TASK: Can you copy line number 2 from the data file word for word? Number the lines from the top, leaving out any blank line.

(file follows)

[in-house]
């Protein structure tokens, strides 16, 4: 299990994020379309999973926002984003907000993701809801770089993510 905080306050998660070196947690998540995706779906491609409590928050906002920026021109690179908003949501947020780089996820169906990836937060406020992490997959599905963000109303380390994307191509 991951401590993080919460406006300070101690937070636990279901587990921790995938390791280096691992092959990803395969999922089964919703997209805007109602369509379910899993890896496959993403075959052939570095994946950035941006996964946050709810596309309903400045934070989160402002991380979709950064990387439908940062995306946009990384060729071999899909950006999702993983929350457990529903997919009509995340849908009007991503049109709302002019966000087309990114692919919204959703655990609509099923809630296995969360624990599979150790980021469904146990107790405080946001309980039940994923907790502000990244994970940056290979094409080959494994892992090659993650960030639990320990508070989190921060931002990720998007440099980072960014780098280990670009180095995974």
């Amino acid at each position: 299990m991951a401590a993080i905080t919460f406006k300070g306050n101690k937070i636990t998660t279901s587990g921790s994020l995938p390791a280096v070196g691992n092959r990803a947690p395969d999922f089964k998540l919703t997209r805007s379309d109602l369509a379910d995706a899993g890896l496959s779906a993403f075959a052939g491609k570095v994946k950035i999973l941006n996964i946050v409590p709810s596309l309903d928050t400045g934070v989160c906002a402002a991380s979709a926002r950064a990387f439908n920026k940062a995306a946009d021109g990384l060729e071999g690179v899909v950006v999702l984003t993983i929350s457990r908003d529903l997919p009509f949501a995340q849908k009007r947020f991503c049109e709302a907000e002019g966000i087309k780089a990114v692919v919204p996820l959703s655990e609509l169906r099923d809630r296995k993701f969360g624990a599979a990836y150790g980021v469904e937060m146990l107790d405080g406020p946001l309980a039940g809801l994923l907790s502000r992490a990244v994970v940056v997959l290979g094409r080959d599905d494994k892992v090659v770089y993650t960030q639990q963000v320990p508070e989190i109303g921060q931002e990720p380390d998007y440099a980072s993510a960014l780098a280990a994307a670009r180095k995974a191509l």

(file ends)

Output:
């Protein structure tokens, strides 16, 4: 299990994020379309999973926002984003907000993701809801770089993510 905080306050998660070196947690998540995706779906491609409590928050906002920026021109690179908003949501947020780089996820169906990836937060406020992490997959599905963000109303380390994307191509 991951401590993080919460406006300070101690937070636990279901587990921790995938390791280096691992092959990803395969999922089964919703997209805007109602369509379910899993890896496959993403075959052939570095994946950035941006996964946050709810596309309903400045934070989160402002991380979709950064990387439908940062995306946009990384060729071999899909950006999702993983929350457990529903997919009509995340849908009007991503049109709302002019966000087309990114692919919204959703655990609509099923809630296995969360624990599979150790980021469904146990107790405080946001309980039940994923907790502000990244994970940056290979094409080959494994892992090659993650960030639990320990508070989190921060931002990720998007440099980072960014780098280990670009180095995974």